“When we came together we were all speaking different languages and I felt we got lucky that so many people created magic,” recalls McNally. “After the first album worked, we had to figure out how we did it. That’s where we had to open the can of who we were and could we work together.”
Their third album, 2001’s Further in Time, was a turning point for the Afro Celts. Their global, danceable grooves had already won them a worldwide audience. But they’d also become strong, sophisticated songwriters, as they showed on the number one AAA hit ‘When You’re Falling’ with its Peter Gabriel guest vocal – which held at #1 on the US charts for weeks on end, and made their VH-1 TV debut with the imaginative video for the song.
With national TV appearances scheduled on Conan O’Brien and David Letterman, and a major tour of America lined up, the Afro Celts were set to go to the next level. Then the tragedy of 9/11 happened, and a world that had been rapidly opening up for the band suddenly shut down. The unforeseeably ironic content of the video (in part showing a person falling from the sky alongside a skyscraper) caused it to be pulled off the air at once by VH-1, and the song pulled from playlists across the US. Yet out of misfortune came a blessing.
“If we’d had the success that seemed likely,” Emmerson says, “we’d have been chasing our tails trying to write another radio hit and we’d never have made Seed.”
Seed took the band in a different, more transparent direction, where confident songwriting and sparkling acoustic playing moved above subtle programming. It built perfectly on all they’d done before.
Anatomic adds another storey to that edifice. It also continues the longstanding Afro Celt tradition of cultural collaboration, bringing in two stunning vocalists – Uzbeki star Sevara Nazarkhan and Rwanda’s Dorothee Munyaneza – who add their own special qualities to the disc. “We always try to do something where the track is a dialogue between two languages of different kinds,” observes Russell, and Nazarkhan’s duet with O Lionaird is a prime example of that – rhythmic, evocative and gorgeously shaded, with a raw, sensual edge.
Martin Russell was also responsible for bringing Munyaneza to Anatomic. He’d worked with her on the soundtrack to Hotel Rwanda, and “she stuck in my mind”. When the Afro Celts had the backing tracks for the new disc, “we played her some of the ideas in progress and she came back three days later with very strong ideas”, which became ‘When I Still Needed You’ (“one of our strongest statements as a band,” says Emmerson) and ‘Mother’.
“When I listened to the kora on ‘Mother’, immediately I saw the scenery of the song,” says Munyenza, a survivor of the horrific 1994 genocide in her homeland. “When the genocide started my mother was already working in England, and I was in Kigali with my father and my siblings. On 25th July, my birthday, my mother came. It’s something I never thought would happen. Just seeing her, hearing people scream with joy, knowing she was back, all was suddenly well and everything made sense. So that song is about how happy and how sad and how moving the whole event was. I wanted to convey that feeling of sheer happiness and ecstasy.”
” ‘Mother’,” McNally points out “hits you in a place where you belong. I was almost in tears when we finally mixed it; I feel it’s a truly beautiful piece of work.”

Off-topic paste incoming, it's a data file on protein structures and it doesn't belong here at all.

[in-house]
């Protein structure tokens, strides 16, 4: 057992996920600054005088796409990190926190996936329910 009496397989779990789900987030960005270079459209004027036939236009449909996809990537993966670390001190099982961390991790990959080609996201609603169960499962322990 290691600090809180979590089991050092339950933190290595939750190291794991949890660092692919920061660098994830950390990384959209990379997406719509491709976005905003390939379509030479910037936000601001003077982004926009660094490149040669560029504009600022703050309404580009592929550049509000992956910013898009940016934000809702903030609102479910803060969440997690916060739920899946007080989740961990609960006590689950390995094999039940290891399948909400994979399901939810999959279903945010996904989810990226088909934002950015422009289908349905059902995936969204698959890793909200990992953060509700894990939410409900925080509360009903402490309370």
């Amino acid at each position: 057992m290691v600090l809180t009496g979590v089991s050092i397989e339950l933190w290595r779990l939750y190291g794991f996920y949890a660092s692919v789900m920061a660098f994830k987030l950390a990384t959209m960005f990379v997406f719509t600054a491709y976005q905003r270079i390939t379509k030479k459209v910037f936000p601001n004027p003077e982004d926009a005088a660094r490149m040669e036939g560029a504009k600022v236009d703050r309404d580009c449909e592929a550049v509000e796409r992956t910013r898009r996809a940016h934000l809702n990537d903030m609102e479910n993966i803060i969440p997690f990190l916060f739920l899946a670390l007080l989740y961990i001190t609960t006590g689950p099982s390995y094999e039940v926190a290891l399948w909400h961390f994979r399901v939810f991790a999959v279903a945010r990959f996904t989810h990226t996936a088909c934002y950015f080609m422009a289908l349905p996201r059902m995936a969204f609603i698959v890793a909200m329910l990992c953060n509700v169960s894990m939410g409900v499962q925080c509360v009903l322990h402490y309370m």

The album also includes two previously unrecorded concert staples, ‘Drake’ – originally written for Release – and the atmospheric, spectacular ‘Mojave’, a tune that still affects the band “in a simplified way that a lot of other things do in a complicated way. Iarla opens up with a call, it sounds Native American, and it brought us to that wide-open vast space of Mojave. The rhythm’s hard and pounding, but the tune is soft and invites you in. That one comes purely from the heart.”
With Anatomic, Afro Celt Sound System continue to open up the new horizons they started exploring ten years ago. As James McNally concludes, “there’s a lot of soul in this body of work.”
Pod is a personal collection of some of the very best remixes from the Afro Celt Sound System’s career to 2004. The album also showcases previously unreleased material, and reinvents old classics with a driving new rhythm section.
The original version of Pod features an exclusive 25-minute DVD created in partnership with Real World’s multimedia department. In short Pod takes their music kicking and screaming into a new era of surround sound entertainment and cinematic pyrotechnics.
The Real World Gold reissue has become a two-CD set, packaged together with Release Remixes, originally unleashed in 2000 but long since unavailable on CD. As its name suggests, it contains reinterpretations of the much-beloved track Release from the likes of Masters At Work, Rollo and Sister Bliss from Faithless, and Bipolar. It’s a heady reminder of just how this band sketched out the musical future.
“Unlike conventional remix albums, we have actually used the opportunity to work in our new band,” guitarist and founder member Simon Emmerson pointed out when discussing the ideas behind Pod. “With tracks such as ‘Riding The Skies’ and ‘Whirly 3’ we actually remixed in live drum and bass. Effectively we’ve taken DJ culture and turned it on its head by remixing with real instruments. For example ‘Whirly 3’ has been completely reworked by the band and is now the big finale tune in our live set.”
There are also remixes from celebrated producers Masters At Work, Rae & Christian, DJ Toshio from U.F.O., and Rollo & Sister Bliss, mixed into a storming club set by Simon Emmerson: “The whole DJ mix section is indicative of my DJ work. It’s become more common place for Global Beat DJ’s to beat-mix nowadays and I wanted to represent that.”